CLARKSVILLE, Mo. — Sitting at the corner of Howard Street and Highway 79 is a plywood shipping crate that inventor Al Arellanes says holds the answer to future battles against floods along the Mississippi River and elsewhere.
“It deploys in one second,” Arellanes said of his product, known as RDFW, for Rapid Deployment Flood Wall, and manufactured by Geocell, his San Francisco-based company.
The company’s claims raise eyebrows in flood-prevention circles, where the standard method of holding back floodwaters remains sandbagging, a painstakingly slow process that requires massive amounts of labor to fill, carry and place each 30- to 40-pound bag.
So Arellanes, president of Geocell, and Rey Rodriguez, the firm’s vice president, are trying to get some publicity for RDFW this week in Clarksville, a town of 500 where residents have battled valiantly with perhaps half a million sandbags to keep the Mississippi from deluging its downtown art and antique shops.
Turns out RDFW is not alone in Clarksville. Metalith, a competitor's product, is an interlocking aluminum-sided barrier that is filled with sand. It is being used to protect buildings surrounding a makeshift drainage pond on one downtown street.
Arellanes demonstrated his invention beneath the emergency lights at the town’s main intersection.
RDFW is a 4-foot square, 8-inch high interconnecting grid system made of the same plastic used in disposable water bottles. The 17-pound sheets fold flat, somewhat like the cardboard bottle separators in a case of wine, then snap into their ready position without the need for any tools. Once fitted together, as wide as needed and as high as 14 feet in some applications, the grids are filled by a front loader with sand and, presto, instant wall.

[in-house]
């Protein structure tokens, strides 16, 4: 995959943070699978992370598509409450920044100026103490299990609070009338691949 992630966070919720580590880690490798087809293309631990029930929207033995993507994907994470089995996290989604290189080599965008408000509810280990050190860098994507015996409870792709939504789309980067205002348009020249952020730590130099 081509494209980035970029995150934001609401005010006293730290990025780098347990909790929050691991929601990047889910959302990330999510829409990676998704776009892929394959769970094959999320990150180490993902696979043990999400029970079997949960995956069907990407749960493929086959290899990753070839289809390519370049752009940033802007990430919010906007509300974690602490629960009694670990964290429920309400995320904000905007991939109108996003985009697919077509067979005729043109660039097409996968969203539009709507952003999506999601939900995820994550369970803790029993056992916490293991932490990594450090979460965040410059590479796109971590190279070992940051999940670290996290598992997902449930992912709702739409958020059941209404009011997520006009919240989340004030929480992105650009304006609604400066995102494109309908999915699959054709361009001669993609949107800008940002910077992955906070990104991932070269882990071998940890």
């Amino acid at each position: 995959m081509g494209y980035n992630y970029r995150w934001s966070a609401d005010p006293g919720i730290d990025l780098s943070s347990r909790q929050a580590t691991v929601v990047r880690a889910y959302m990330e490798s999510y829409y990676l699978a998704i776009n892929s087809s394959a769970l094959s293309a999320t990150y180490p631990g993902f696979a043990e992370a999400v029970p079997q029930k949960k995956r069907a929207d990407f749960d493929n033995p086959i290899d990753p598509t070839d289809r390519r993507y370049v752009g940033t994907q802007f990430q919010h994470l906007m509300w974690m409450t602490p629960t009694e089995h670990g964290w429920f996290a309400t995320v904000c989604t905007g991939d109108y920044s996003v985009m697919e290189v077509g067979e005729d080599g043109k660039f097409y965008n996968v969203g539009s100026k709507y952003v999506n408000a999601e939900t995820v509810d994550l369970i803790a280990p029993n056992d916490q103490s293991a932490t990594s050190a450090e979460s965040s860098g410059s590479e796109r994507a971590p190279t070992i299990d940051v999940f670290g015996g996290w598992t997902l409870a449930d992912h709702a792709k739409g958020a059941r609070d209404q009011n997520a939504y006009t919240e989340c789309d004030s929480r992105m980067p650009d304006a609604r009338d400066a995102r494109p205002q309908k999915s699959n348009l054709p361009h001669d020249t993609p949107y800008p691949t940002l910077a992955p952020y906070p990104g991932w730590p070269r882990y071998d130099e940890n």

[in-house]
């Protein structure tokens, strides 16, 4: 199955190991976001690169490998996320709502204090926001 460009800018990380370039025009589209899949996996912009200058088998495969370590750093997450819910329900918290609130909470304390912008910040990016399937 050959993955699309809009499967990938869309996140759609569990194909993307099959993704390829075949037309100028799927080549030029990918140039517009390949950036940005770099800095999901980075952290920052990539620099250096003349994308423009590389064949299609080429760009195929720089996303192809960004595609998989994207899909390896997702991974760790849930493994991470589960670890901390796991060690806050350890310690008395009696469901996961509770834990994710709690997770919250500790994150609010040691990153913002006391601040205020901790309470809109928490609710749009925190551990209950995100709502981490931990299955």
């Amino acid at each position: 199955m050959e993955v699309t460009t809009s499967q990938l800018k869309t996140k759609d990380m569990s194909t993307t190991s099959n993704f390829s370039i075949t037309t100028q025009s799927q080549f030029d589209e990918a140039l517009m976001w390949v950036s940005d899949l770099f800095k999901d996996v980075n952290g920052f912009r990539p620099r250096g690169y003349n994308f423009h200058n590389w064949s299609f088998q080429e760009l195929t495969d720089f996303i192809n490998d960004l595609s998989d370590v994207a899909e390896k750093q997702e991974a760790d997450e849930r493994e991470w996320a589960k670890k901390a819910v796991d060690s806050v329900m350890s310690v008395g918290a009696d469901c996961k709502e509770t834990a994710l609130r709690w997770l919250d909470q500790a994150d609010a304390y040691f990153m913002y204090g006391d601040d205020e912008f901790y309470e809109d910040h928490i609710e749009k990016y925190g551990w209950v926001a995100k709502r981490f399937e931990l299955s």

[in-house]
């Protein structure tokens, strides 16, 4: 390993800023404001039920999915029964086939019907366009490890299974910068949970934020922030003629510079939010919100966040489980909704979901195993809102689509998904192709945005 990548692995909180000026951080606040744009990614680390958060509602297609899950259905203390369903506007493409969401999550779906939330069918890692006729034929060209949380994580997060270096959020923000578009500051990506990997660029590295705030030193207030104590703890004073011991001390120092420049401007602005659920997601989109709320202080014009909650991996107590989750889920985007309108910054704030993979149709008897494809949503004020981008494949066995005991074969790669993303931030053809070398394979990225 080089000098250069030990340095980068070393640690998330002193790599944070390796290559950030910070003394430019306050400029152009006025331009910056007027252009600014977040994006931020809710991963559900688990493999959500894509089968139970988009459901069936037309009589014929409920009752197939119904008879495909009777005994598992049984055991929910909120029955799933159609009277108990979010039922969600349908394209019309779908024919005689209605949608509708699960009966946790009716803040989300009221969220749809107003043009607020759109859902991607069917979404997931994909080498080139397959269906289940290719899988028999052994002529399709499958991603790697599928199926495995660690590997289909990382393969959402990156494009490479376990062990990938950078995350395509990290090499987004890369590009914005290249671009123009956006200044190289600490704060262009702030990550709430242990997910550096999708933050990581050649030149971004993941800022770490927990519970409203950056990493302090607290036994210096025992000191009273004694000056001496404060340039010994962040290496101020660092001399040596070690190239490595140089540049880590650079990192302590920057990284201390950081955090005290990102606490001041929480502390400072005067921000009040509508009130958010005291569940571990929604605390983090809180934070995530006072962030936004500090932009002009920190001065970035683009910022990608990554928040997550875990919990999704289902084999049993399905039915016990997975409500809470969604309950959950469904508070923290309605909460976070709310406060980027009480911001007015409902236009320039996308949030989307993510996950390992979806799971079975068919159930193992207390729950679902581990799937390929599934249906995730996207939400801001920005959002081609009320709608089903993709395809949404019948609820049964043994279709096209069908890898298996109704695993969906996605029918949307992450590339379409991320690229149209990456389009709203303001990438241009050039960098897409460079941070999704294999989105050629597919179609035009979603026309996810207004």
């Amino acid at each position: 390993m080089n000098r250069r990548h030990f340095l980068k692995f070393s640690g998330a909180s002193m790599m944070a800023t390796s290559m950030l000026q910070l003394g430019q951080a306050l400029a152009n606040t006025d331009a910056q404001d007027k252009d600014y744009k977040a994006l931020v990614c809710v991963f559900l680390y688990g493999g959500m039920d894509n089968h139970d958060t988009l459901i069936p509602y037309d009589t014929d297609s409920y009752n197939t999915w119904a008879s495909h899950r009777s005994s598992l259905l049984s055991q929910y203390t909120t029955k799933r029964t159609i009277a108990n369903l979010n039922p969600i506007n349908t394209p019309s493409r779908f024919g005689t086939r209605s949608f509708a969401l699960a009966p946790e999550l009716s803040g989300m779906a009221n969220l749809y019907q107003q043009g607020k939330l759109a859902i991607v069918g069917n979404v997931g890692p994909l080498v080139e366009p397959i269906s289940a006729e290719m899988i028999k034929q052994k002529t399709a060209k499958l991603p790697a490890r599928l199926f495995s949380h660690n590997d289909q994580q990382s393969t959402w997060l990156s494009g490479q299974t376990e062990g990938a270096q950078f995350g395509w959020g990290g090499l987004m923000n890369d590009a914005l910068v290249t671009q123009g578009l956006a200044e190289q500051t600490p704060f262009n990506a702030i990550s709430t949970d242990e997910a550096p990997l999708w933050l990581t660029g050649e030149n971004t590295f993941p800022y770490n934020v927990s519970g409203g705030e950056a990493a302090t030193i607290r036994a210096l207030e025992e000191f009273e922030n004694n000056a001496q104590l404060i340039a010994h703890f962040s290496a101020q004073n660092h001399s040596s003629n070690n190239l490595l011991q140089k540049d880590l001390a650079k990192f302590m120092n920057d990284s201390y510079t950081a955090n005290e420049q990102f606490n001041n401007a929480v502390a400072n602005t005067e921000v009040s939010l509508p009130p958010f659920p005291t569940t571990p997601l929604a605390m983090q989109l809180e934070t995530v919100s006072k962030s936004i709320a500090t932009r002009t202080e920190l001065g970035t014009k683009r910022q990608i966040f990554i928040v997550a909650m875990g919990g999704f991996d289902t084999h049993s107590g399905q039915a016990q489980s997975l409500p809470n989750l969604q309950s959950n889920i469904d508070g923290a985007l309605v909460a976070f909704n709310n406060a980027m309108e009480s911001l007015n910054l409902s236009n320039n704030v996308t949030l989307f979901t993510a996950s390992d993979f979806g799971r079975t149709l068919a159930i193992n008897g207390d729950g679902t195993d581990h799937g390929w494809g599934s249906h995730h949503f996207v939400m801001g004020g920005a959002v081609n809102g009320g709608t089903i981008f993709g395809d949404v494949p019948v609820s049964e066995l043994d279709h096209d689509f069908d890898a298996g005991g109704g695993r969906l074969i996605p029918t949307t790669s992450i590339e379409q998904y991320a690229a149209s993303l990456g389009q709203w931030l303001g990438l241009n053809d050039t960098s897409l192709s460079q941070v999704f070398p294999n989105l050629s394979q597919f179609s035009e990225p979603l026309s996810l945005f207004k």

‘Legos for adults’
“We’re rated for nine feet of water,” said Arellanes, who likes to call his product “Legos for adults.”
“Time after time over the last few weeks, all I’ve heard is there wasn’t enough time, there wasn’t enough material,” he said.
Although the RDFW has been around for a decade, it has been painfully slow to win acceptance from emergency managers for two reasons, Arellanes said: “Everybody’s used to sandbags” and the system costs about three times what sandbags do. However, the grids can be recertified and used up to six times, so they eventually pay for themselves, he said.
RDFW also has a number of military applications that have seen it used in Iraq and elsewhere, including as roads over swampy areas, bunkers, security walls, even blast-containment structures that can withstand the force of a 500-pound bomb, Rodriguez said.
In flood emergencies, in addition to creating new levees, RDFW can be used to quickly top existing floodwalls and repair levee breaches and “boils,” where water is coming through a levee in advance of a breach. The product was used earlier this month to repair a dry levee that had been intentionally breached in the course of construction work at the BASF plant in Palmyra, Mo. It has also been used on levees in California’s Sacramento-San Joaquin Delta area, Arellanes said.
With contracts from the Army to test both civilian and military applications, “It’s starting to take off,” said Arellanes, 59, an earthworks contractor who has worked for the Federal Emergency Management Agency. He got the idea for RDFW about 20 years ago while building roads over drifting sand.
The city used the system to quickly create a pressure-relief pond for its beleaguered storm-drain system. Metalith’s maker says on its Web site that the product is guaranteed for 20 years and will probably last for 40. It claims that it can be set up two to three times faster than any similar product and also has a host of military and security applications.
Sizing up the shiny metal panels that were lining Clarksville’s streets as his product remained in the plywood crate, Rodriguez declined to take a swipe at the competition.
“Everything has its purpose,” he said.
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